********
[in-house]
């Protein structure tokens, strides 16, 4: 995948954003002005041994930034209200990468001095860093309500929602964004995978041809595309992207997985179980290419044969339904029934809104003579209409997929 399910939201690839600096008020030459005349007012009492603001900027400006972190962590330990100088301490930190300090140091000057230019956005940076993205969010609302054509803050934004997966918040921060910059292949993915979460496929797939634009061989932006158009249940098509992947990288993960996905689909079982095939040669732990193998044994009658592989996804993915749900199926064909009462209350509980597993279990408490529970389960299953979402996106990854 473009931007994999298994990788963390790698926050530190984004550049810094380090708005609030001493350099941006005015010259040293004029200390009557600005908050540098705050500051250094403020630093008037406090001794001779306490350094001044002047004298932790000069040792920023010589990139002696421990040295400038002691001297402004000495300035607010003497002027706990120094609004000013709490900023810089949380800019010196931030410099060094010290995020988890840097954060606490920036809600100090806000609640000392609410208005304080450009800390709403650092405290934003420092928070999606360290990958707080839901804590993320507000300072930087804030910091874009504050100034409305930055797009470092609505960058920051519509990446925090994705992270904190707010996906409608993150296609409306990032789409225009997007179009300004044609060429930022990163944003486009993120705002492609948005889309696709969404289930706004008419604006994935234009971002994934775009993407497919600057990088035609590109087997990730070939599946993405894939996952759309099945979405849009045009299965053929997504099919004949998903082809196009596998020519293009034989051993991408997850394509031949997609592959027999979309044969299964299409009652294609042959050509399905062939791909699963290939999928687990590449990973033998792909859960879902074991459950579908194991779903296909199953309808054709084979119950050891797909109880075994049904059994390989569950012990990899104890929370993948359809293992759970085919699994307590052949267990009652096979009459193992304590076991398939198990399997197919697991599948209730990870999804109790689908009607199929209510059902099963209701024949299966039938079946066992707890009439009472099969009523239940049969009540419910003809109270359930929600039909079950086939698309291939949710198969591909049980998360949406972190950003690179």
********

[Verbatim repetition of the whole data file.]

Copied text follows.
[in-house]
């Protein structure tokens, strides 16, 4: 995948954003002005041994930034209200990468001095860093309500929602964004995978041809595309992207997985179980290419044969339904029934809104003579209409997929 399910939201690839600096008020030459005349007012009492603001900027400006972190962590330990100088301490930190300090140091000057230019956005940076993205969010609302054509803050934004997966918040921060910059292949993915979460496929797939634009061989932006158009249940098509992947990288993960996905689909079982095939040669732990193998044994009658592989996804993915749900199926064909009462209350509980597993279990408490529970389960299953979402996106990854 473009931007994999298994990788963390790698926050530190984004550049810094380090708005609030001493350099941006005015010259040293004029200390009557600005908050540098705050500051250094403020630093008037406090001794001779306490350094001044002047004298932790000069040792920023010589990139002696421990040295400038002691001297402004000495300035607010003497002027706990120094609004000013709490900023810089949380800019010196931030410099060094010290995020988890840097954060606490920036809600100090806000609640000392609410208005304080450009800390709403650092405290934003420092928070999606360290990958707080839901804590993320507000300072930087804030910091874009504050100034409305930055797009470092609505960058920051519509990446925090994705992270904190707010996906409608993150296609409306990032789409225009997007179009300004044609060429930022990163944003486009993120705002492609948005889309696709969404289930706004008419604006994935234009971002994934775009993407497919600057990088035609590109087997990730070939599946993405894939996952759309099945979405849009045009299965053929997504099919004949998903082809196009596998020519293009034989051993991408997850394509031949997609592959027999979309044969299964299409009652294609042959050509399905062939791909699963290939999928687990590449990973033998792909859960879902074991459950579908194991779903296909199953309808054709084979119950050891797909109880075994049904059994390989569950012990990899104890929370993948359809293992759970085919699994307590052949267990009652096979009459193992304590076991398939198990399997197919697991599948209730990870999804109790689908009607199929209510059902099963209701024949299966039938079946066992707890009439009472099969009523239940049969009540419910003809109270359930929600039909079950086939698309291939949710198969591909049980998360949406972190950003690179």